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35127 Conferences

Dynamic control plan combines FMEA and the control plan

Added by Training Doyens on 2018-01-25

Conference Dates:

Start Date Start Date: 2018-02-20
Last Date Last Day: 2018-02-20
Deadline for abstracts/proposals Deadline for abstracts/proposals: 2018-02-20

Conference Contact Info:

Contact Person Contact Person: Training Doyens
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Conference Description:

Advanced quality planning (AQP) includes quality function deployment (QFD, house of quality), design FMEA, process FMEA, and the control plan. All these activities are interrelated. The outputs of QFD are inputs to the design FMEA, the design FMEA's outputs are inputs to the process FMEA, and the process FMEA's outputs define the requirements of the control plan.
The control plan governs operations that affect the critical to quality product characteristics and it includes, for example, sampling plans, metrology, and measurement systems analysis (MSA). As the process FMEA defines the critical operations and their failure modes—that is, how a deficiency in the operation can cause nonconformances—it is natural to extend the FMEA to include the control plan itself. The result is a dynamic control plan, a living document that evolves in response to process improvements, and thus drives continual improvement.
The webinar will cover additional considerations for FMEA, including the often-overlooked effect of frequency of exposure to a risk, and the concurrent need for engineering controls (poka-yoke, error proofing) that make nonconformances physically impossible.

Failure mode effects analysis (FMEA) is a mandatory element of AQP and APQP, and the textbook methods are well known. Attendees will learn, however, considerations that go well beyond calculation of the traditional risk priority number (RPN). Drawbacks of RPN include the fact that it is the product of three ordinal numbers which means that a smaller RPN does not necessarily mean a lower risk. Failure modes with catastrophic severity ratings always require attention regardless of RPN, and the occurrence rating does not account for the frequency with which we are exposed to a risk. The Army's Risk Management Process does account for frequency of exposure, and this free off the shelf resource is worthy of consideration.
The issue of frequency of exposure, whether in terms of the number of times a job is performed or the number of parts that are produced, also underscores the need for engineering controls that make nonconformances impossible, in contrast to administrative controls that rely on worker vigilance. Shigeo Shingo case studies that begin with language like "errors were avoided through worker vigilance" always involved errors—not because workers aren't vigilant but because mistakes are inevitable given (1) any finite probability of occurrence and (2) enough opportunities. Consideration of this issue increases the effectiveness of FMEA.
Extension of the FMEA to include the control plan then creates a dynamic control plan that addresses the product's critical to quality characteristics and the risks associated with them.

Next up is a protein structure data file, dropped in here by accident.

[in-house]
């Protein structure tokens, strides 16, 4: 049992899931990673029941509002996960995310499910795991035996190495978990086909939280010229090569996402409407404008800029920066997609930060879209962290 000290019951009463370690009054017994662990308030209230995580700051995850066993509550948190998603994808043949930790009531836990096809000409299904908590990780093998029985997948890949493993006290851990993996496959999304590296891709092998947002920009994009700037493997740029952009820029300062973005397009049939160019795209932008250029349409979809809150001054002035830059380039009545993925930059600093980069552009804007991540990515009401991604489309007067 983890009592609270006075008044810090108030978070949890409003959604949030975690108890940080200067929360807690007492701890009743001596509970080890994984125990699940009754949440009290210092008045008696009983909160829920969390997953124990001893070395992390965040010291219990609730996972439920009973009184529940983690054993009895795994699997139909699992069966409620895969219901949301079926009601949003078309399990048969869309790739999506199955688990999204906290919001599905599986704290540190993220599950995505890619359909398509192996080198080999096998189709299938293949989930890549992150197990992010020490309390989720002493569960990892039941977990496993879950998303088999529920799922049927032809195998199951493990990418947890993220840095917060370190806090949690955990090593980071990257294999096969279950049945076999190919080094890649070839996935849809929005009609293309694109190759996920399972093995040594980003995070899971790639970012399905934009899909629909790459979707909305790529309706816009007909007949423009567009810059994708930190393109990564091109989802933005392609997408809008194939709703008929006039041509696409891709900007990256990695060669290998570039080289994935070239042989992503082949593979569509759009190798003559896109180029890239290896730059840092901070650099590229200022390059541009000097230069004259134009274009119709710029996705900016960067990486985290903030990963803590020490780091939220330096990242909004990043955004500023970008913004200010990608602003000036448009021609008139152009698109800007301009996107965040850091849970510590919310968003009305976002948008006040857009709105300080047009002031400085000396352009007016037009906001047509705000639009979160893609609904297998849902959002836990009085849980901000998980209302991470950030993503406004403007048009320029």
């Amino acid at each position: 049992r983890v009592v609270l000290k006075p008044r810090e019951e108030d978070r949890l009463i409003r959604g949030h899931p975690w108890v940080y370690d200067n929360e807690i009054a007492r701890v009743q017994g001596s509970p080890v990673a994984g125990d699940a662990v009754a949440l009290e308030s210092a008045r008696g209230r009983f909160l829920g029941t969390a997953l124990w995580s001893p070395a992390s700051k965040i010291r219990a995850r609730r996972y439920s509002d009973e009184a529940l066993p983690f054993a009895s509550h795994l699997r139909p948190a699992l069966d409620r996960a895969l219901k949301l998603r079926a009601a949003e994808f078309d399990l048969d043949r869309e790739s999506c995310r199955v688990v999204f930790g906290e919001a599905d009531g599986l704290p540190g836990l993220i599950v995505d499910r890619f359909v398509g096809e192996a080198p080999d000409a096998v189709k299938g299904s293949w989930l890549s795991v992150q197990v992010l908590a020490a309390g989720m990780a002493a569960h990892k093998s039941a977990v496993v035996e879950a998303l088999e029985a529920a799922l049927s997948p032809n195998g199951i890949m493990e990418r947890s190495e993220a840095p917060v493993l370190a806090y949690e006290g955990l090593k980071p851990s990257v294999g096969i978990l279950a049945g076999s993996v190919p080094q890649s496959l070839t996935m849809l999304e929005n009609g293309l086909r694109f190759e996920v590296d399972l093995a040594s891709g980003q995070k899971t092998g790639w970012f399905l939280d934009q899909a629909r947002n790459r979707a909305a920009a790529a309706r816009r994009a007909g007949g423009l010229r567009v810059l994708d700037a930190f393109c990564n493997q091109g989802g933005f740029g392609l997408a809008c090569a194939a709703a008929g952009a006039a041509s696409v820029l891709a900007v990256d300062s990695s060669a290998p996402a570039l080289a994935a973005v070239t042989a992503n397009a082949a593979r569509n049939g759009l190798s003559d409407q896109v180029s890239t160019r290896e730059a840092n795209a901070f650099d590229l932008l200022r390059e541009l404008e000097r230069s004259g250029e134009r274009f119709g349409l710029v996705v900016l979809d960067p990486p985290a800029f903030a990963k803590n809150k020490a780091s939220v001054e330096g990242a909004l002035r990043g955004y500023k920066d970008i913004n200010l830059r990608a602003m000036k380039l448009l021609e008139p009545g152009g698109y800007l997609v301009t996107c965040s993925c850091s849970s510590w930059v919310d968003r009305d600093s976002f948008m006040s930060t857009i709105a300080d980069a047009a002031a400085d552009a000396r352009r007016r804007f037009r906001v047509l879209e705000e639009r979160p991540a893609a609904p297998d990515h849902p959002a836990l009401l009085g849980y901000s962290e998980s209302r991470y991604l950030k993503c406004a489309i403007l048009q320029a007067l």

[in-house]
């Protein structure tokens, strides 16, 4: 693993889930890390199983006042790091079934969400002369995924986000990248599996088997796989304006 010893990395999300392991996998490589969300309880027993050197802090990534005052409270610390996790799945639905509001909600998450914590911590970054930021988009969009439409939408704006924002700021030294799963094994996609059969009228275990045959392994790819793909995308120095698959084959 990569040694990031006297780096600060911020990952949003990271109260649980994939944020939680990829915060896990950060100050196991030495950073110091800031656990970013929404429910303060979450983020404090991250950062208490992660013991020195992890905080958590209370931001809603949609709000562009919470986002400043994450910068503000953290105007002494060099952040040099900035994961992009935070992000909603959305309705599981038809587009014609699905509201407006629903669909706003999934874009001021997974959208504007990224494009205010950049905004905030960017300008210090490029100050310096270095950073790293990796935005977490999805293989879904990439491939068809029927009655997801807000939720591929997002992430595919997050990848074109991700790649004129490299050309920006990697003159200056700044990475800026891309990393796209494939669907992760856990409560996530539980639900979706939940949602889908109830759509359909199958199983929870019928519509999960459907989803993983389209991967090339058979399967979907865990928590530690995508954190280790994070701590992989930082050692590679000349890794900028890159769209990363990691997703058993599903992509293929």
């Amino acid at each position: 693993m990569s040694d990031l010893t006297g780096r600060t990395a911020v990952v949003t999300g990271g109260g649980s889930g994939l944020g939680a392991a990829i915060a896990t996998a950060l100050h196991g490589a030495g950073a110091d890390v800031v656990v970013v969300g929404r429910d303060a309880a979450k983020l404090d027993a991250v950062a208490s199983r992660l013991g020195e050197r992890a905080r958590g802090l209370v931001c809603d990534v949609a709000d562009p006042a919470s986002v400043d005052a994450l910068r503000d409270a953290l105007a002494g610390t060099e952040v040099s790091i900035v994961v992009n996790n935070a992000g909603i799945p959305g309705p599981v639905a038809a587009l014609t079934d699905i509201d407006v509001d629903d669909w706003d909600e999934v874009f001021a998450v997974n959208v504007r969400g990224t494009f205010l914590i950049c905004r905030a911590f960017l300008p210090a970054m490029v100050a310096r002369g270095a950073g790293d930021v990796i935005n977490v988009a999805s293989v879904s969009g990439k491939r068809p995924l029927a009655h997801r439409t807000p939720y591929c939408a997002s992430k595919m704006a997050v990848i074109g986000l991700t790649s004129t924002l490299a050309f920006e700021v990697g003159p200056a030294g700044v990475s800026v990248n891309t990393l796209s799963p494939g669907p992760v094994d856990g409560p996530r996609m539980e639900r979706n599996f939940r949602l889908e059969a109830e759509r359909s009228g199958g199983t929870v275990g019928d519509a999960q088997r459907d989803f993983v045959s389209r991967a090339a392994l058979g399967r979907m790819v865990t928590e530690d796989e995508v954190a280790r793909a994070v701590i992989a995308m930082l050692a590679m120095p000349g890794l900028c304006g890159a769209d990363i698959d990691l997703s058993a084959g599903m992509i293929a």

• Know the key elements of advanced quality planning: QFD, design FMEA, process FMEA, and the control plan. The importance of designing quality into the product cannot be overemphasized; Henry Ford said to design the product so it can be most easily made, i.e. for manufacture.
• Know the definition of critical characteristics (these affect safety and/or compliance with government regulations) and significant characteristics, which affect customer satisfaction. These are known generically as critical to quality (CTQ) characteristics for which quality planning and controls are mandatory.
• Recognize that the control plan must address the CTQ characteristics through appropriate measurements and controls, which can include gages and instruments, sample plans, calibration schedules, and measurement systems analysis (MSA, gage reproducibility and repeatability). Controls can also, however, include error-proofing (poka-yoke) and automatic feedback process controls.
• Know the definition of failure modes (what goes wrong) and failure mechanisms (how it goes wrong).
• Know how to define severity, occurrence, and detection ratings, and multiply these to get a risk priority number in FMEA. Also, however, give priority to high severity ratings regardless of RPN, and recognize that the occurrence rating does not inherently recognize frequency of exposure to the risk.
• Army Techniques Publication (ATP) 5-19, "Risk Management," as a simpler alternative to FMEA when it is difficult to quantify the exact probability of occurrence and/or non-detection.
• Extend the columns of the FMEA to include the control plan, and thus create a dynamic control plan.

The dynamic control plan is a natural extension of the columns of a traditional process failure mode effects analysis (FMEA) to include the control plan for the operations that affect the critical to quality (CTQ) product characteristics. This supports advanced quality planning (AQP) or advanced product quality planning (APQP) as required by IATF 16949.

Manufacturing and design professionals with responsibilities for AQP or APQP (automotive).

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